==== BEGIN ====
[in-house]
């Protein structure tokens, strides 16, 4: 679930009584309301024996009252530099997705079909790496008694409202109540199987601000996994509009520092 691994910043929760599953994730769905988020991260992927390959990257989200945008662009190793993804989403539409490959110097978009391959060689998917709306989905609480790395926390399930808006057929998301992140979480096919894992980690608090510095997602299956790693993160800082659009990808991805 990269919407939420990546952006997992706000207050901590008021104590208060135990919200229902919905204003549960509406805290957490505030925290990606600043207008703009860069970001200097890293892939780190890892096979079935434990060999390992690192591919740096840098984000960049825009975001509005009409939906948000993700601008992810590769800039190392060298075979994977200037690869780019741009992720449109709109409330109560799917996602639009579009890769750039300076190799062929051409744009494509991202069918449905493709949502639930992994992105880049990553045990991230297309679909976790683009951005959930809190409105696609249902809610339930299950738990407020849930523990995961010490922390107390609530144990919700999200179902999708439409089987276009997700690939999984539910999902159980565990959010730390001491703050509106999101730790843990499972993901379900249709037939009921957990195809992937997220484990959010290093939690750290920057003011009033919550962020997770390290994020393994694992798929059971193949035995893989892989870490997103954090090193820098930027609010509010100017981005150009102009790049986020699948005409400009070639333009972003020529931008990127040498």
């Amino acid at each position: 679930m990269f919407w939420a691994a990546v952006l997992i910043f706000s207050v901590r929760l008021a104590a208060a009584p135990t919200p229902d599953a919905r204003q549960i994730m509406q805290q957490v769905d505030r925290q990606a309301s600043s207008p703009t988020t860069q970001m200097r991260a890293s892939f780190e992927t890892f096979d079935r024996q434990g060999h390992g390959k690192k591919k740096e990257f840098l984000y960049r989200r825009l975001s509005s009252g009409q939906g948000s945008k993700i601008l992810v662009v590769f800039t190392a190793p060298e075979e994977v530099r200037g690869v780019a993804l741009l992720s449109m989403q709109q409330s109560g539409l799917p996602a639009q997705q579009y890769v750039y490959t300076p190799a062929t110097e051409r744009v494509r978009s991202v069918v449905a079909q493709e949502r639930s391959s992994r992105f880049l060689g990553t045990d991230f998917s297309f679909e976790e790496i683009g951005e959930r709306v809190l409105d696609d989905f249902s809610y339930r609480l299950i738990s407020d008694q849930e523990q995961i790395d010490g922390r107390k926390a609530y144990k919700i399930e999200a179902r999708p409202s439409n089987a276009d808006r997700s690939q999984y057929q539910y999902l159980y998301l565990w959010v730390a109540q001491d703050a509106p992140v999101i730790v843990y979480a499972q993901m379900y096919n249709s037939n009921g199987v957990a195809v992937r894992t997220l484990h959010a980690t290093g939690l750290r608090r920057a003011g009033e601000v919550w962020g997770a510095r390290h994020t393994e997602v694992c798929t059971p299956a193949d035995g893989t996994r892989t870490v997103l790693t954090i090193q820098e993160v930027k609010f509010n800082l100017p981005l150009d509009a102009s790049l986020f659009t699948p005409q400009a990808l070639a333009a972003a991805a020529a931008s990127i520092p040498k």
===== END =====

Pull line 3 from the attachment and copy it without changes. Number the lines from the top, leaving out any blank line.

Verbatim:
């Amino acid at each position: 679930m990269f919407w939420a691994a990546v952006l997992i910043f706000s207050v901590r929760l008021a104590a208060a009584p135990t919200p229902d599953a919905r204003q549960i994730m509406q805290q957490v769905d505030r925290q990606a309301s600043s207008p703009t988020t860069q970001m200097r991260a890293s892939f780190e992927t890892f096979d079935r024996q434990g060999h390992g390959k690192k591919k740096e990257f840098l984000y960049r989200r825009l975001s509005s009252g009409q939906g948000s945008k993700i601008l992810v662009v590769f800039t190392a190793p060298e075979e994977v530099r200037g690869v780019a993804l741009l992720s449109m989403q709109q409330s109560g539409l799917p996602a639009q997705q579009y890769v750039y490959t300076p190799a062929t110097e051409r744009v494509r978009s991202v069918v449905a079909q493709e949502r639930s391959s992994r992105f880049l060689g990553t045990d991230f998917s297309f679909e976790e790496i683009g951005e959930r709306v809190l409105d696609d989905f249902s809610y339930r609480l299950i738990s407020d008694q849930e523990q995961i790395d010490g922390r107390k926390a609530y144990k919700i399930e999200a179902r999708p409202s439409n089987a276009d808006r997700s690939q999984y057929q539910y999902l159980y998301l565990w959010v730390a109540q001491d703050a509106p992140v999101i730790v843990y979480a499972q993901m379900y096919n249709s037939n009921g199987v957990a195809v992937r894992t997220l484990h959010a980690t290093g939690l750290r608090r920057a003011g009033e601000v919550w962020g997770a510095r390290h994020t393994e997602v694992c798929t059971p299956a193949d035995g893989t996994r892989t870490v997103l790693t954090i090193q820098e993160v930027k609010f509010n800082l100017p981005l150009d509009a102009s790049l986020f659009t699948p005409q400009a990808l070639a333009a972003a991805a020529a931008s990127i520092p040498k």